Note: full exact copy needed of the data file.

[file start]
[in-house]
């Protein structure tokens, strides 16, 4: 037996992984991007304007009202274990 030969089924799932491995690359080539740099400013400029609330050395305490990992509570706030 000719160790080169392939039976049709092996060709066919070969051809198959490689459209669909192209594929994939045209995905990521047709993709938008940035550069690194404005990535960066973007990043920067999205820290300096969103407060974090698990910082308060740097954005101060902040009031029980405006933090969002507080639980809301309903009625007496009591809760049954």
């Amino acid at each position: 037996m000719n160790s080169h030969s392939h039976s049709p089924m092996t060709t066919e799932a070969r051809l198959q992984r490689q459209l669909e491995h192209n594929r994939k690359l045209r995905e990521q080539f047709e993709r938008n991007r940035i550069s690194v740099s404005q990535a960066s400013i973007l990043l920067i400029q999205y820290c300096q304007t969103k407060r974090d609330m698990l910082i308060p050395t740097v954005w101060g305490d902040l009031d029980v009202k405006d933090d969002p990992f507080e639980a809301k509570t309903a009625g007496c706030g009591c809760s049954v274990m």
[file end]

[in-house]
């Protein structure tokens, strides 16, 4: 037996992984991007304007009202274990 030969089924799932491995690359080539740099400013400029609330050395305490990992509570706030 000719160790080169392939039976049709092996060709066919070969051809198959490689459209669909192209594929994939045209995905990521047709993709938008940035550069690194404005990535960066973007990043920067999205820290300096969103407060974090698990910082308060740097954005101060902040009031029980405006933090969002507080639980809301309903009625007496009591809760049954």
């Amino acid at each position: 037996m000719n160790s080169h030969s392939h039976s049709p089924m092996t060709t066919e799932a070969r051809l198959q992984r490689q459209l669909e491995h192209n594929r994939k690359l045209r995905e990521q080539f047709e993709r938008n991007r940035i550069s690194v740099s404005q990535a960066s400013i973007l990043l920067i400029q999205y820290c300096q304007t969103k407060r974090d609330m698990l910082i308060p050395t740097v954005w101060g305490d902040l009031d029980v009202k405006d933090d969002p990992f507080e639980a809301k509570t309903a009625g007496c706030g009591c809760s049954v274990m």